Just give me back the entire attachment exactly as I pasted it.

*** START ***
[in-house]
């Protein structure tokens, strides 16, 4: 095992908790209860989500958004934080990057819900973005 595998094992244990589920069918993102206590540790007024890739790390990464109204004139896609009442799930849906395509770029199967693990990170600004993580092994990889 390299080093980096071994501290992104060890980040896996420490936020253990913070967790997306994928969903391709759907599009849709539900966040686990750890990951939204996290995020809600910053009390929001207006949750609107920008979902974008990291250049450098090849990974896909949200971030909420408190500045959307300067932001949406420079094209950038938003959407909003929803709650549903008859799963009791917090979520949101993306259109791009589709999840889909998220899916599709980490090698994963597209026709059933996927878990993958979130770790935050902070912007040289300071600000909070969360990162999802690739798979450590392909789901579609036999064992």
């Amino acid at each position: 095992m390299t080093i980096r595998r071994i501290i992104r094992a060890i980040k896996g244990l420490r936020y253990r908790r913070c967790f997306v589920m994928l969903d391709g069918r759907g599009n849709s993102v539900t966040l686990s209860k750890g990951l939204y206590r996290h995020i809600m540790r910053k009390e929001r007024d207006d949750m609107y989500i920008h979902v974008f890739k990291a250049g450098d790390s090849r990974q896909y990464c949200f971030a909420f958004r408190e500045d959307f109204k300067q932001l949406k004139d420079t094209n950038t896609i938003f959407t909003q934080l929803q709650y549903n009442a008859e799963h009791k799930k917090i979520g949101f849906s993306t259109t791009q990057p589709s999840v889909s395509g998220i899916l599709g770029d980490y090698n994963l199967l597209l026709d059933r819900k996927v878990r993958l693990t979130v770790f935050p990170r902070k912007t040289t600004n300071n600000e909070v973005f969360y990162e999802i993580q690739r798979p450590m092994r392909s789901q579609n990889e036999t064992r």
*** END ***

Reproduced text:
[in-house]
């Protein structure tokens, strides 16, 4: 095992908790209860989500958004934080990057819900973005 595998094992244990589920069918993102206590540790007024890739790390990464109204004139896609009442799930849906395509770029199967693990990170600004993580092994990889 390299080093980096071994501290992104060890980040896996420490936020253990913070967790997306994928969903391709759907599009849709539900966040686990750890990951939204996290995020809600910053009390929001207006949750609107920008979902974008990291250049450098090849990974896909949200971030909420408190500045959307300067932001949406420079094209950038938003959407909003929803709650549903008859799963009791917090979520949101993306259109791009589709999840889909998220899916599709980490090698994963597209026709059933996927878990993958979130770790935050902070912007040289300071600000909070969360990162999802690739798979450590392909789901579609036999064992």
């Amino acid at each position: 095992m390299t080093i980096r595998r071994i501290i992104r094992a060890i980040k896996g244990l420490r936020y253990r908790r913070c967790f997306v589920m994928l969903d391709g069918r759907g599009n849709s993102v539900t966040l686990s209860k750890g990951l939204y206590r996290h995020i809600m540790r910053k009390e929001r007024d207006d949750m609107y989500i920008h979902v974008f890739k990291a250049g450098d790390s090849r990974q896909y990464c949200f971030a909420f958004r408190e500045d959307f109204k300067q932001l949406k004139d420079t094209n950038t896609i938003f959407t909003q934080l929803q709650y549903n009442a008859e799963h009791k799930k917090i979520g949101f849906s993306t259109t791009q990057p589709s999840v889909s395509g998220i899916l599709g770029d980490y090698n994963l199967l597209l026709d059933r819900k996927v878990r993958l693990t979130v770790f935050p990170r902070k912007t040289t600004n300071n600000e909070v973005f969360y990162e999802i993580q690739r798979p450590m092994r392909s789901q579609n990889e036999t064992r």